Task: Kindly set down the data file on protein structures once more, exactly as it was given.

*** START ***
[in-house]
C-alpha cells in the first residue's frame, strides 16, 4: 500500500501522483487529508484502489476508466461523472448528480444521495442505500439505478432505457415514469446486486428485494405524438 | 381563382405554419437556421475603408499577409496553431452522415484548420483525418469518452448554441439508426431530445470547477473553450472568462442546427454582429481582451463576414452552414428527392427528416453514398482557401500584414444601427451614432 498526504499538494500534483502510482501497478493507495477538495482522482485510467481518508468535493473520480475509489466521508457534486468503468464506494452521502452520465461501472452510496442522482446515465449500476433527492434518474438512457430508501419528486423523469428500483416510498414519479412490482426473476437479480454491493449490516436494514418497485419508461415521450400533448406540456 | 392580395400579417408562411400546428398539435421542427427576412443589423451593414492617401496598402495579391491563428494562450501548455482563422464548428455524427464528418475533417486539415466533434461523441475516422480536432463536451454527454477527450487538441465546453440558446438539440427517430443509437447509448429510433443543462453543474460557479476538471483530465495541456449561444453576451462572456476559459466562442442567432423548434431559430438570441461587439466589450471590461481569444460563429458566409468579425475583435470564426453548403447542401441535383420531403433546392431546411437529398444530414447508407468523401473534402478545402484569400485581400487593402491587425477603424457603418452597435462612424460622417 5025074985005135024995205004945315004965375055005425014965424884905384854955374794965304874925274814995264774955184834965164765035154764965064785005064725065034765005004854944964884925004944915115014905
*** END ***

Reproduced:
[in-house]
C-alpha cells in the first residue's frame, strides 16, 4: 500500500501522483487529508484502489476508466461523472448528480444521495442505500439505478432505457415514469446486486428485494405524438 | 381563382405554419437556421475603408499577409496553431452522415484548420483525418469518452448554441439508426431530445470547477473553450472568462442546427454582429481582451463576414452552414428527392427528416453514398482557401500584414444601427451614432 498526504499538494500534483502510482501497478493507495477538495482522482485510467481518508468535493473520480475509489466521508457534486468503468464506494452521502452520465461501472452510496442522482446515465449500476433527492434518474438512457430508501419528486423523469428500483416510498414519479412490482426473476437479480454491493449490516436494514418497485419508461415521450400533448406540456 | 392580395400579417408562411400546428398539435421542427427576412443589423451593414492617401496598402495579391491563428494562450501548455482563422464548428455524427464528418475533417486539415466533434461523441475516422480536432463536451454527454477527450487538441465546453440558446438539440427517430443509437447509448429510433443543462453543474460557479476538471483530465495541456449561444453576451462572456476559459466562442442567432423548434431559430438570441461587439466589450471590461481569444460563429458566409468579425475583435470564426453548403447542401441535383420531403433546392431546411437529398444530414447508407468523401473534402478545402484569400485581400487593402491587425477603424457603418452597435462612424460622417 5025074985005135024995205004945315004965375055005425014965424884905384854955374794965304874925274814995264774955184834965164765035154764965064785005064725065034765005004854944964884925004944915115014905